Profile of nelarabine: use in the treatment of T-cell acute lymphoblastic leukemia
Kelly M Reilly1, David F Kisor2
1Department of Pharmacy Practice, 2Department of Pharmaceutical and Biomedical Sciences, Raabe College of Pharmacy, Ohio Northern University, Ada, Ohio, USA
Abstract: Nelarabine is the prodrug of 9-β-arabinofuranosylguanine (ara-G) and is therapeutically classified as a purine nucleoside analog. Nelarabine is converted to ara-G by adenosine deaminase and transported into cells by a nucleoside transporter. Ara-G is subsequently phosphorylated to ara-G triphosphate (ara-GTP), thereby initiating the therapeutic effect by inhibiting DNA synthesis. Nelarabine has been extensively studied in regards to its pharmacokinetics, and the data have demonstrated that ara-GTP preferentially accumulates in malignant T-cells. Clinical responses to nelarabine have been demonstrated in various T-cell malignancies and appear to correlate with a relatively high intracellular concentration of ara-GTP compared to nonresponders. Therefore, this unique drug feature of nelarabine accounts for clinical utilization in treating adult and pediatric patients with relapsed or refractory T-cell acute lymphoblastic leukemia or T-cell lymphoblastic lymphoma. Neuropathy is the most predominant adverse effect associated with nelarabine and the incidence correlates with the dose administered. Myelosuppression has been observed, with thrombocytopenia and neutropenia as the most common hematologic complications. This article reviews the pharmacology, mechanism of action, and pharmacokinetic properties of nelarabine, as well as nelarabine's clinical efficacy in T-ALL, T-LBL, and other hematologic malignancies. The toxicity profile, dosage, and administration, and areas of ongoing and future research, are also presented.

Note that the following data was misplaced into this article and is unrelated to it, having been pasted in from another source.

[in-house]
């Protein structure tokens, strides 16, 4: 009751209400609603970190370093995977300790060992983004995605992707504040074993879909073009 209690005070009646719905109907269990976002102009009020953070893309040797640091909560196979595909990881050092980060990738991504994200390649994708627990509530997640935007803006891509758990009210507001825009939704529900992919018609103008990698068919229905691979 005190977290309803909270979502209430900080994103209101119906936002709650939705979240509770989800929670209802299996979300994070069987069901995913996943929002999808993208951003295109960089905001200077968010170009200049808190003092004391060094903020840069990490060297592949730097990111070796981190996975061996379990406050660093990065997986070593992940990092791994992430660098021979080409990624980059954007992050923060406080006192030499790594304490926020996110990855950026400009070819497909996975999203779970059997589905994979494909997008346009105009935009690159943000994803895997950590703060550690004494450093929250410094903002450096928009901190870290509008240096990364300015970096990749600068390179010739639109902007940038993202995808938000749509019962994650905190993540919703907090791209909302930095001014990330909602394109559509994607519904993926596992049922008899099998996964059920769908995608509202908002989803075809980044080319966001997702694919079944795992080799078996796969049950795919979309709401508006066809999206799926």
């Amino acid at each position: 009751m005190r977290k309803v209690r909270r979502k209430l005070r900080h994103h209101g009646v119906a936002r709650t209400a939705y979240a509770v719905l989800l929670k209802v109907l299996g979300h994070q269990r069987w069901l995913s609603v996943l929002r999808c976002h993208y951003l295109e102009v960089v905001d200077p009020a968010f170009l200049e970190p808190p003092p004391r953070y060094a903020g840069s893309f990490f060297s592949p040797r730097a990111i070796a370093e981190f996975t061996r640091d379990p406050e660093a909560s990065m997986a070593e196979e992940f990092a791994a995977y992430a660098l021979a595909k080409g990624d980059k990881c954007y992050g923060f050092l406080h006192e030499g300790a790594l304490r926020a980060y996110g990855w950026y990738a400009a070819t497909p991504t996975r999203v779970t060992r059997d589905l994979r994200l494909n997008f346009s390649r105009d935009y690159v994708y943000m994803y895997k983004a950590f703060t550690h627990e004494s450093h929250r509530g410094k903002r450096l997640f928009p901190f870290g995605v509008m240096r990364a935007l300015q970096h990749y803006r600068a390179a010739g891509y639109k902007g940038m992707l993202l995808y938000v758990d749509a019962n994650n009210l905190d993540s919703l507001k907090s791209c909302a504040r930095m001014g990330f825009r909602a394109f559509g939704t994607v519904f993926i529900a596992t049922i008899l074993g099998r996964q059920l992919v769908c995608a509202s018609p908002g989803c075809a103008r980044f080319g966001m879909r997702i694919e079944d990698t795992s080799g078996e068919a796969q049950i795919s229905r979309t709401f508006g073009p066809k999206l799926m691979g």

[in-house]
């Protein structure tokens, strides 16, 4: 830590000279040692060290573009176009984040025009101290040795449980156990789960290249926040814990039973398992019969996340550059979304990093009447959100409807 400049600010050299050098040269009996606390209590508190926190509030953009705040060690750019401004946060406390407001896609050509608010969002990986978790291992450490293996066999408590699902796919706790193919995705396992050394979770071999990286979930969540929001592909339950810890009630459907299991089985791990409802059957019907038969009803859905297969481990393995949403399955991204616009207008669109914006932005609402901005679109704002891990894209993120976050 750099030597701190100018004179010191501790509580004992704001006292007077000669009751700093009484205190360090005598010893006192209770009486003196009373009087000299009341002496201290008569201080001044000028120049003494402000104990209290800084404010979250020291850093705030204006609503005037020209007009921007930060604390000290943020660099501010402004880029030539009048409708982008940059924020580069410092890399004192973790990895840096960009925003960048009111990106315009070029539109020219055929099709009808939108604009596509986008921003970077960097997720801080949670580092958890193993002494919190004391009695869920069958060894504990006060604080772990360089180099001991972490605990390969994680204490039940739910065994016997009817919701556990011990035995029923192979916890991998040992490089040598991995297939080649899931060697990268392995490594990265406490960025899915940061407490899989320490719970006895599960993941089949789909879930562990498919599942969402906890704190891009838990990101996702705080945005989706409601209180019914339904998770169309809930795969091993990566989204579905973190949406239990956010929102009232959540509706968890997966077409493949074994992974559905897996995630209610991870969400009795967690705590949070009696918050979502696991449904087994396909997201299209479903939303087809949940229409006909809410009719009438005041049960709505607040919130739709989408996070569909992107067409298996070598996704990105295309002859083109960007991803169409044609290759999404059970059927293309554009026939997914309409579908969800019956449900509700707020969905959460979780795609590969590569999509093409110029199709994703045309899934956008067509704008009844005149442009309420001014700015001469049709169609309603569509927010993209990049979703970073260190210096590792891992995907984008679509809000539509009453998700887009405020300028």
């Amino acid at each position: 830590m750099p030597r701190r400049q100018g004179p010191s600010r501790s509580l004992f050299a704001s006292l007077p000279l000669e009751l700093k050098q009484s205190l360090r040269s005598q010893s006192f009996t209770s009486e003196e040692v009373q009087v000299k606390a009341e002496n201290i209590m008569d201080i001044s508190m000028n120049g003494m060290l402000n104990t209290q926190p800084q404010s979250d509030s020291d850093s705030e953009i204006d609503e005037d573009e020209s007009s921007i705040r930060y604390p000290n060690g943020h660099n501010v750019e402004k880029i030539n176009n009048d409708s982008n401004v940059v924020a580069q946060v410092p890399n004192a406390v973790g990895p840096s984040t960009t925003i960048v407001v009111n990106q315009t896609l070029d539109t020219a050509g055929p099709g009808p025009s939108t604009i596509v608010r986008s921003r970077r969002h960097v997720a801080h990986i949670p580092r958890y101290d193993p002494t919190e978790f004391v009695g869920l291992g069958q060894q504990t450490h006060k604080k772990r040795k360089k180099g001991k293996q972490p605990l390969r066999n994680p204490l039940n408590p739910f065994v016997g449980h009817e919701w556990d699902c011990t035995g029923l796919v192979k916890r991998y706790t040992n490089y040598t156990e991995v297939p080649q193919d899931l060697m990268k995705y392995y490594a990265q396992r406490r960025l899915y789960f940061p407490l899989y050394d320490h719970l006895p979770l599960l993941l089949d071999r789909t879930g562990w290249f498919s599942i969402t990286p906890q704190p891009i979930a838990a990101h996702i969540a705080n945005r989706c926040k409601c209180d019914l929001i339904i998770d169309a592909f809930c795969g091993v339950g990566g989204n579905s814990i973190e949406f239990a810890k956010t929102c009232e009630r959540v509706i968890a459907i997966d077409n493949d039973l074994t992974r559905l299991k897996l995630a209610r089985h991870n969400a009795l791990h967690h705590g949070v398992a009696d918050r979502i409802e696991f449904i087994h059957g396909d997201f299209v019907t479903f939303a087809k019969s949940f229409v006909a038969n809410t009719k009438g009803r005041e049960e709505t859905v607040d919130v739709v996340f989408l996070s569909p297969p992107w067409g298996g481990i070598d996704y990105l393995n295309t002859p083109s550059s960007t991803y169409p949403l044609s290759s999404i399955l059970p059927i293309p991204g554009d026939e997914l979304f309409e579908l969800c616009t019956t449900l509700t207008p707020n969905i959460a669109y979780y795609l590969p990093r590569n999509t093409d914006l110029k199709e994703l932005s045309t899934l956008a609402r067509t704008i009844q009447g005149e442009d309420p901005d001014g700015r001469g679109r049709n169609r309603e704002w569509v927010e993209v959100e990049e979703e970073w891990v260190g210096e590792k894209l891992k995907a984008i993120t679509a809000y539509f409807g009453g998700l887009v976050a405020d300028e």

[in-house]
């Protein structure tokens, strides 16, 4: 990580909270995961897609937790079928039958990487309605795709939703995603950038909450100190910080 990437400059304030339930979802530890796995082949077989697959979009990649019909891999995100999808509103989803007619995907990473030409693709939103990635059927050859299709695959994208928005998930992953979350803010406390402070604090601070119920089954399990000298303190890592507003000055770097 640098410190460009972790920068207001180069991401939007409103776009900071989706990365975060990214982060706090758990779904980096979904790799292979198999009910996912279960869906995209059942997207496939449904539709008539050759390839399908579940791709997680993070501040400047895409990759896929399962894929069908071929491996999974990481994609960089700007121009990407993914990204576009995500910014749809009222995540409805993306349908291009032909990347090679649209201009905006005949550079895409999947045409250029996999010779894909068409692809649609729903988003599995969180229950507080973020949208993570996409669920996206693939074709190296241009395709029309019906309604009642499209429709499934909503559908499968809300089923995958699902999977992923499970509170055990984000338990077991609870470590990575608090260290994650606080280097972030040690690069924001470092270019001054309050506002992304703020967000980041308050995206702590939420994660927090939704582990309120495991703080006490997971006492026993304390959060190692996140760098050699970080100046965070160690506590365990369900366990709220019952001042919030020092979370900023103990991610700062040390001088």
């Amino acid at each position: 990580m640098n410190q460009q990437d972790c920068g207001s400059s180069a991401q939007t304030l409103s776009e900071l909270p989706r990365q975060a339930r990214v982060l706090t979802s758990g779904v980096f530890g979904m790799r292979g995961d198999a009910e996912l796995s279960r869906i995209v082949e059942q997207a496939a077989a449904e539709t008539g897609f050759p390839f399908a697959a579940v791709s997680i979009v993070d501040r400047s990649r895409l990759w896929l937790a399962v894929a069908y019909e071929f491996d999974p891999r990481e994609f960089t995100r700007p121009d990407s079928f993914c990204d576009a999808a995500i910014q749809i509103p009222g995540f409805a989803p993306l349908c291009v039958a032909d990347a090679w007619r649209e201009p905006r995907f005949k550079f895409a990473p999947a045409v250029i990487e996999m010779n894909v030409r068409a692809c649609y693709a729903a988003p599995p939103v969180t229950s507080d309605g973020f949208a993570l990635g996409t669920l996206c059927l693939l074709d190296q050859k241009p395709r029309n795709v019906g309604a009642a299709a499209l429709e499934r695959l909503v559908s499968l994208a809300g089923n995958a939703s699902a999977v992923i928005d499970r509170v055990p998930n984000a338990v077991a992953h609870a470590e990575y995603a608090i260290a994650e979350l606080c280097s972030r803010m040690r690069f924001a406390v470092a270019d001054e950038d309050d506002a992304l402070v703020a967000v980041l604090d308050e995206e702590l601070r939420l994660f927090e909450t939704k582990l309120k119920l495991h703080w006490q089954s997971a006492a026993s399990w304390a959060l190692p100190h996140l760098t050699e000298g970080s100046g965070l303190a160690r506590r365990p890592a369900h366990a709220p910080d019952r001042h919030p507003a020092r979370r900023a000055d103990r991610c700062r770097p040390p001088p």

Keywords: nelarabine, T-cell acute lymphoblastic leukemia, 9-beta-D-arabinofuranosyl guanine, ara-G